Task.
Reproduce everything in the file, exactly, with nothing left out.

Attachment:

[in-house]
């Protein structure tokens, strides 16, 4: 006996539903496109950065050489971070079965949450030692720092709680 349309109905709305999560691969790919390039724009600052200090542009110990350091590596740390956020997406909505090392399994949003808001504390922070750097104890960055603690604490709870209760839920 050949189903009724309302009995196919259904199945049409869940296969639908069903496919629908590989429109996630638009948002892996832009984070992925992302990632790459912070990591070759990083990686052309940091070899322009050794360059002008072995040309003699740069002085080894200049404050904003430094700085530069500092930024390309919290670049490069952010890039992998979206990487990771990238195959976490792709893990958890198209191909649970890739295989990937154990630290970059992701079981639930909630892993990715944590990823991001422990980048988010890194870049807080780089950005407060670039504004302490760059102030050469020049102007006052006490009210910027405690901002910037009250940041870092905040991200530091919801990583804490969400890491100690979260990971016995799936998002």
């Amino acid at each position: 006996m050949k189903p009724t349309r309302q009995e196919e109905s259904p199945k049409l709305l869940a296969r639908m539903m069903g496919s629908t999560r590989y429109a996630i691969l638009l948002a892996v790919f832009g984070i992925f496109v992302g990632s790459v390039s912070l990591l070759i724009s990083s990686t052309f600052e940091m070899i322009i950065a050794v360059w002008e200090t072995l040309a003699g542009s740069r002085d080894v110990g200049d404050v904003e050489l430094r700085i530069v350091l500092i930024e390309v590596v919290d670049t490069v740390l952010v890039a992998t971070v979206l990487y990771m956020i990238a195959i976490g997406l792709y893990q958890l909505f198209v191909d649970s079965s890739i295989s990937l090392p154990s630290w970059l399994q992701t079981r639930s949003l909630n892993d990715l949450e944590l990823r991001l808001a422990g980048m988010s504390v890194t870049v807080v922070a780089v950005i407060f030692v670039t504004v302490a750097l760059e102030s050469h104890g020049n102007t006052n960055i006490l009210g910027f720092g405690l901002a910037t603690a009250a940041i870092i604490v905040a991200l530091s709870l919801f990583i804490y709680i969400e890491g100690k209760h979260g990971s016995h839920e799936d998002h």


[in-house]
């Protein structure tokens, strides 16, 4: 006996539903496109950065050489971070079965949450030692720092709680 349309109905709305999560691969790919390039724009600052200090542009110990350091590596740390956020997406909505090392399994949003808001504390922070750097104890960055603690604490709870209760839920 050949189903009724309302009995196919259904199945049409869940296969639908069903496919629908590989429109996630638009948002892996832009984070992925992302990632790459912070990591070759990083990686052309940091070899322009050794360059002008072995040309003699740069002085080894200049404050904003430094700085530069500092930024390309919290670049490069952010890039992998979206990487990771990238195959976490792709893990958890198209191909649970890739295989990937154990630290970059992701079981639930909630892993990715944590990823991001422990980048988010890194870049807080780089950005407060670039504004302490760059102030050469020049102007006052006490009210910027405690901002910037009250940041870092905040991200530091919801990583804490969400890491100690979260990971016995799936998002």
């Amino acid at each position: 006996m050949k189903p009724t349309r309302q009995e196919e109905s259904p199945k049409l709305l869940a296969r639908m539903m069903g496919s629908t999560r590989y429109a996630i691969l638009l948002a892996v790919f832009g984070i992925f496109v992302g990632s790459v390039s912070l990591l070759i724009s990083s990686t052309f600052e940091m070899i322009i950065a050794v360059w002008e200090t072995l040309a003699g542009s740069r002085d080894v110990g200049d404050v904003e050489l430094r700085i530069v350091l500092i930024e390309v590596v919290d670049t490069v740390l952010v890039a992998t971070v979206l990487y990771m956020i990238a195959i976490g997406l792709y893990q958890l909505f198209v191909d649970s079965s890739i295989s990937l090392p154990s630290w970059l399994q992701t079981r639930s949003l909630n892993d990715l949450e944590l990823r991001l808001a422990g980048m988010s504390v890194t870049v807080v922070a780089v950005i407060f030692v670039t504004v302490a750097l760059e102030s050469h104890g020049n102007t006052n960055i006490l009210g910027f720092g405690l901002a910037t603690a009250a940041i870092i604490v905040a991200l530091s709870l919801f990583i804490y709680i969400e890491g100690k209760h979260g990971s016995h839920e799936d998002h």